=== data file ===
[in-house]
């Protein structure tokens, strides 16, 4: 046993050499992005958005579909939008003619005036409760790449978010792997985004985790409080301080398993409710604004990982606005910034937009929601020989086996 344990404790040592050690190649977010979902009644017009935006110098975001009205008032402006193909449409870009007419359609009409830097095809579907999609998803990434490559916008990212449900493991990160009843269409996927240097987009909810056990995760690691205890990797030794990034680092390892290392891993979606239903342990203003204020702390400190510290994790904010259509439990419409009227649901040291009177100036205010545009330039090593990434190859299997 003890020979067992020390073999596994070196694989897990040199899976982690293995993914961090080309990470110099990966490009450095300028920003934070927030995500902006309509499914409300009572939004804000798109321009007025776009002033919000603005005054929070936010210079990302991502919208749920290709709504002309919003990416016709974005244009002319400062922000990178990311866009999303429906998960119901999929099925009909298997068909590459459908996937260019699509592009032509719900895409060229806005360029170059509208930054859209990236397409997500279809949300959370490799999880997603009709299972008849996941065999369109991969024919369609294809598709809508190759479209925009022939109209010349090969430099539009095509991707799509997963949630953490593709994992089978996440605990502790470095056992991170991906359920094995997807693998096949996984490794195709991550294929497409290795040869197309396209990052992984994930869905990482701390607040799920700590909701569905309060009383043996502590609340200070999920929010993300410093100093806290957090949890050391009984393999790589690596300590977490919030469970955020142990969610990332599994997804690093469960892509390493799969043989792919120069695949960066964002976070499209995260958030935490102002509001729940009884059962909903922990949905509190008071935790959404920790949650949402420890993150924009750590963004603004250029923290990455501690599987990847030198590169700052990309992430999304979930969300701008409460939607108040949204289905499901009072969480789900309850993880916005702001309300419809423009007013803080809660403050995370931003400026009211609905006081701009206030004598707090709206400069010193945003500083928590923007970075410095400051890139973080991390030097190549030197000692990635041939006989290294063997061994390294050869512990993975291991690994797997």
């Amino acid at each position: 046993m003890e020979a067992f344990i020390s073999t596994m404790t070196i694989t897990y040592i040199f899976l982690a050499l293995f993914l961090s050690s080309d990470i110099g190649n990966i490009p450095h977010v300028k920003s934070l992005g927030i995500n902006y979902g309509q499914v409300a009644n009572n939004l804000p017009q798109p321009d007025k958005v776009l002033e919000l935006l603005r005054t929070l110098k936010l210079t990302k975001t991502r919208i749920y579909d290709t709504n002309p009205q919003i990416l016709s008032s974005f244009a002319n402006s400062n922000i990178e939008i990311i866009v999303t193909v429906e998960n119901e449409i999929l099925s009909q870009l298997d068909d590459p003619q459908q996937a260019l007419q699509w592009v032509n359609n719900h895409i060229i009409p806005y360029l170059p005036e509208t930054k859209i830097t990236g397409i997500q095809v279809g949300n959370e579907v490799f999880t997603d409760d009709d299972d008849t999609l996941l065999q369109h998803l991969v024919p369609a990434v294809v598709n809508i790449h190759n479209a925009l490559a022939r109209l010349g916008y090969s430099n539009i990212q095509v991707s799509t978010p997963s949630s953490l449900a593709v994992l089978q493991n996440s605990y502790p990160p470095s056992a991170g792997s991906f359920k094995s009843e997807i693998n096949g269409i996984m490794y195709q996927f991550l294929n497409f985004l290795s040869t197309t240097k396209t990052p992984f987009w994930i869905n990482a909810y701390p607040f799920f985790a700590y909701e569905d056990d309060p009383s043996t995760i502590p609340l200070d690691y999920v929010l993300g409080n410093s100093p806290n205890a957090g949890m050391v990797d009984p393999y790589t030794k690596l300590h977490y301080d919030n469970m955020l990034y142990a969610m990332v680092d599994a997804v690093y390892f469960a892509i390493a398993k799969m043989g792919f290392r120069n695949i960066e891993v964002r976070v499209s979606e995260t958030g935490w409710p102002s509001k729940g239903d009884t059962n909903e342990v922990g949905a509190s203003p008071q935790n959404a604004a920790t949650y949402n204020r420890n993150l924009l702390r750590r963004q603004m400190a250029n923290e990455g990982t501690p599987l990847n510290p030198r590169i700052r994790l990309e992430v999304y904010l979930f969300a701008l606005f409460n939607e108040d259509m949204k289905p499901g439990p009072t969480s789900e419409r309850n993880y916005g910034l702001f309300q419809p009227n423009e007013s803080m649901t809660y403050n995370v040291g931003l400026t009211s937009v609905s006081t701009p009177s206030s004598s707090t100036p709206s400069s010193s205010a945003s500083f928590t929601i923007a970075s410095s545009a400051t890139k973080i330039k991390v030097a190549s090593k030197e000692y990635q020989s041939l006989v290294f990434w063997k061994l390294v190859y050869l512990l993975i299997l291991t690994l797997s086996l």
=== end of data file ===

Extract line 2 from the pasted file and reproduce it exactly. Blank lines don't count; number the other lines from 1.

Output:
């Protein structure tokens, strides 16, 4: 046993050499992005958005579909939008003619005036409760790449978010792997985004985790409080301080398993409710604004990982606005910034937009929601020989086996 344990404790040592050690190649977010979902009644017009935006110098975001009205008032402006193909449409870009007419359609009409830097095809579907999609998803990434490559916008990212449900493991990160009843269409996927240097987009909810056990995760690691205890990797030794990034680092390892290392891993979606239903342990203003204020702390400190510290994790904010259509439990419409009227649901040291009177100036205010545009330039090593990434190859299997 003890020979067992020390073999596994070196694989897990040199899976982690293995993914961090080309990470110099990966490009450095300028920003934070927030995500902006309509499914409300009572939004804000798109321009007025776009002033919000603005005054929070936010210079990302991502919208749920290709709504002309919003990416016709974005244009002319400062922000990178990311866009999303429906998960119901999929099925009909298997068909590459459908996937260019699509592009032509719900895409060229806005360029170059509208930054859209990236397409997500279809949300959370490799999880997603009709299972008849996941065999369109991969024919369609294809598709809508190759479209925009022939109209010349090969430099539009095509991707799509997963949630953490593709994992089978996440605990502790470095056992991170991906359920094995997807693998096949996984490794195709991550294929497409290795040869197309396209990052992984994930869905990482701390607040799920700590909701569905309060009383043996502590609340200070999920929010993300410093100093806290957090949890050391009984393999790589690596300590977490919030469970955020142990969610990332599994997804690093469960892509390493799969043989792919120069695949960066964002976070499209995260958030935490102002509001729940009884059962909903922990949905509190008071935790959404920790949650949402420890993150924009750590963004603004250029923290990455501690599987990847030198590169700052990309992430999304979930969300701008409460939607108040949204289905499901009072969480789900309850993880916005702001309300419809423009007013803080809660403050995370931003400026009211609905006081701009206030004598707090709206400069010193945003500083928590923007970075410095400051890139973080991390030097190549030197000692990635041939006989290294063997061994390294050869512990993975291991690994797997």